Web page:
On other Friday nights, we'd eat at home. Candles, challah, quick blessings and a good meal. Often, my friend Barbi would come for Shabbat and sleep over or I'd head to her house. Starting in 1976, South Africa "got" TV (that year, South Africa also got the Soweto Riots, but that is a different essay), so we'd couch-cuddle and watch The Brady Bunch or Hazel while we waited for dinner. At Barbi's house, their gardener, Jan, would change into his crisp white suit with a red sash to serve the meal. It was a pretty formal affair. Barbi's parents were atheists, I think. They had candles and challah, but we didn't say the blessings at Barbi's house.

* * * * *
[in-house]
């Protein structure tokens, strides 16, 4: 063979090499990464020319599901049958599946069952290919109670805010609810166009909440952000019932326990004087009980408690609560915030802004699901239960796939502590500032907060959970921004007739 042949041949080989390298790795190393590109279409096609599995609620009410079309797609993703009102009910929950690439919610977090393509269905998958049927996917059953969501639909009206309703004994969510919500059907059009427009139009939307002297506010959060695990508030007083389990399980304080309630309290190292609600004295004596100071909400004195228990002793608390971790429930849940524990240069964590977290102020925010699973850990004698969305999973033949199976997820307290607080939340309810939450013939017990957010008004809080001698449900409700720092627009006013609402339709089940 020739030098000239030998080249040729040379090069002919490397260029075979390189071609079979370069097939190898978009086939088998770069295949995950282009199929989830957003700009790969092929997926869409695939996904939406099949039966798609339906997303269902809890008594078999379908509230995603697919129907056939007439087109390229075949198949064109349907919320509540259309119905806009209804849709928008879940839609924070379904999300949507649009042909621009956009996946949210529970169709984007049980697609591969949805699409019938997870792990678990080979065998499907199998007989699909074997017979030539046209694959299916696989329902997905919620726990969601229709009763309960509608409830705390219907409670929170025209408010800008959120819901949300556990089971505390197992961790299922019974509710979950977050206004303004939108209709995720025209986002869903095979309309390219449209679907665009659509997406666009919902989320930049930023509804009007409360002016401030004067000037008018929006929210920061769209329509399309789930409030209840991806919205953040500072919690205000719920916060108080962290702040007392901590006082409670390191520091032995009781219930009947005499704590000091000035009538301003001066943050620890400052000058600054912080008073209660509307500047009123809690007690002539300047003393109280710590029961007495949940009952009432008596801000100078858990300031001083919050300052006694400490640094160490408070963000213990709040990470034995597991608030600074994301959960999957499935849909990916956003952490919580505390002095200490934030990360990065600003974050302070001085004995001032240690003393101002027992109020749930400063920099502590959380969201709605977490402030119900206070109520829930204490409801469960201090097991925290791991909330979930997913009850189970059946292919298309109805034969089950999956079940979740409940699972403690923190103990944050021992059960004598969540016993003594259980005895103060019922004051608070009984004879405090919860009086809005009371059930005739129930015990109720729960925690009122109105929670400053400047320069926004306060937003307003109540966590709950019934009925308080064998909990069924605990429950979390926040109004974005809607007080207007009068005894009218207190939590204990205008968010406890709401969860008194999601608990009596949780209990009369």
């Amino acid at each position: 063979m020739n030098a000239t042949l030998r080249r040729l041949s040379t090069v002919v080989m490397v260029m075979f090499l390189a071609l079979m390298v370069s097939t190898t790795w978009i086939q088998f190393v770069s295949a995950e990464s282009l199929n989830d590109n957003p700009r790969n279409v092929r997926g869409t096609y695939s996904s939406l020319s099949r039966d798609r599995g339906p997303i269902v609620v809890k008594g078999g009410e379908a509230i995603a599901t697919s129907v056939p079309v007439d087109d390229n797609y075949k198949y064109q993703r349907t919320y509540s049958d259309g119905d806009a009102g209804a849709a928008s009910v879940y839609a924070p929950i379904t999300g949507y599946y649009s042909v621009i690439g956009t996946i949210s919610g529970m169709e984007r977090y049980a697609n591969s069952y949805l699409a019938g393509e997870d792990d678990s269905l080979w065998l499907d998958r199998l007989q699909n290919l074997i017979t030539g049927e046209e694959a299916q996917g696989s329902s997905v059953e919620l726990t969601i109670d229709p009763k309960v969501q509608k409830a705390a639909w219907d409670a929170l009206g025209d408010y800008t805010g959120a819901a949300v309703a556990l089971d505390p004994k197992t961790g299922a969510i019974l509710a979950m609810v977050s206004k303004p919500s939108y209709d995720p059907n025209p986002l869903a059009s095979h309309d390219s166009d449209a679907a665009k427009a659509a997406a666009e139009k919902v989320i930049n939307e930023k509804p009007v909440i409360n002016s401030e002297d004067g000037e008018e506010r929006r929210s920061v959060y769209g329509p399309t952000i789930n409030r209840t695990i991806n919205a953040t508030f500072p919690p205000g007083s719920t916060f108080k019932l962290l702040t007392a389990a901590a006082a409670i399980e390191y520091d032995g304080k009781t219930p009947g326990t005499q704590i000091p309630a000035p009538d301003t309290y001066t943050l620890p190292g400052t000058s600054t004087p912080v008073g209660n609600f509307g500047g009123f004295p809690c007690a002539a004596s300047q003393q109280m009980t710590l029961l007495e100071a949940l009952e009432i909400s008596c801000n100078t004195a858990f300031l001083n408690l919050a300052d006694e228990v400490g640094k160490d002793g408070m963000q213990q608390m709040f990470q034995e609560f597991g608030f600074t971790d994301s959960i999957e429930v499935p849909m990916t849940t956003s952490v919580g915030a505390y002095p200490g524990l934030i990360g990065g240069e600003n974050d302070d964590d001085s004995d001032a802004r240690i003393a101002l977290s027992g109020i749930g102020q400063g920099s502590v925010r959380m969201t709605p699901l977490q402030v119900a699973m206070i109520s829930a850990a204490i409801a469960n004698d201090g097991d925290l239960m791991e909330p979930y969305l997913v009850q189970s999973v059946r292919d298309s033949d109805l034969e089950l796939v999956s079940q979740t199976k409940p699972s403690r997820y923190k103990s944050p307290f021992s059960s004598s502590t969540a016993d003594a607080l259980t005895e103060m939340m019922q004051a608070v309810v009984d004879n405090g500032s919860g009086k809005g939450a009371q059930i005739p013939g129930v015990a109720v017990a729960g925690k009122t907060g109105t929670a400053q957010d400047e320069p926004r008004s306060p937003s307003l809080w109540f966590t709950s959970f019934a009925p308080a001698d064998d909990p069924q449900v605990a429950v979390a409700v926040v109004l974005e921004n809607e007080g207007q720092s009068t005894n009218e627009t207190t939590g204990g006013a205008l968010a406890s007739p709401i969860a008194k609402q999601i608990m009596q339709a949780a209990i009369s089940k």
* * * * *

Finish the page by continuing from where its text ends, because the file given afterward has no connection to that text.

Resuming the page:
In August 1977, my life and Shabbat as I knew it, ended. My cousin Carol's family left for Toronto. Then, in August 1978, when I was 14-and-a-half, my family moved to Chicago (later, the rest of my cousins would move to Australia). I don't remember much of those first two years. Did my little shellshocked family of four-now living in a rented, rundown, leaky house in Wilmette and knowing no-one-even do Shabbat? In 1980, we moved to Hyde Park, settled down, and I remember Shabbat again. Living in Hyde Park, my world expanded. I had friends of many backgrounds. My mom, who despite being diagnosed with ovarian cancer pretty soon after we'd arrived on the South Side, made sure that we celebrated Shabbat all through the rest of high school and my college years (I lived at home) and I'd sometimes invite a college friend who would bask in a homemade dinner with a family round the table.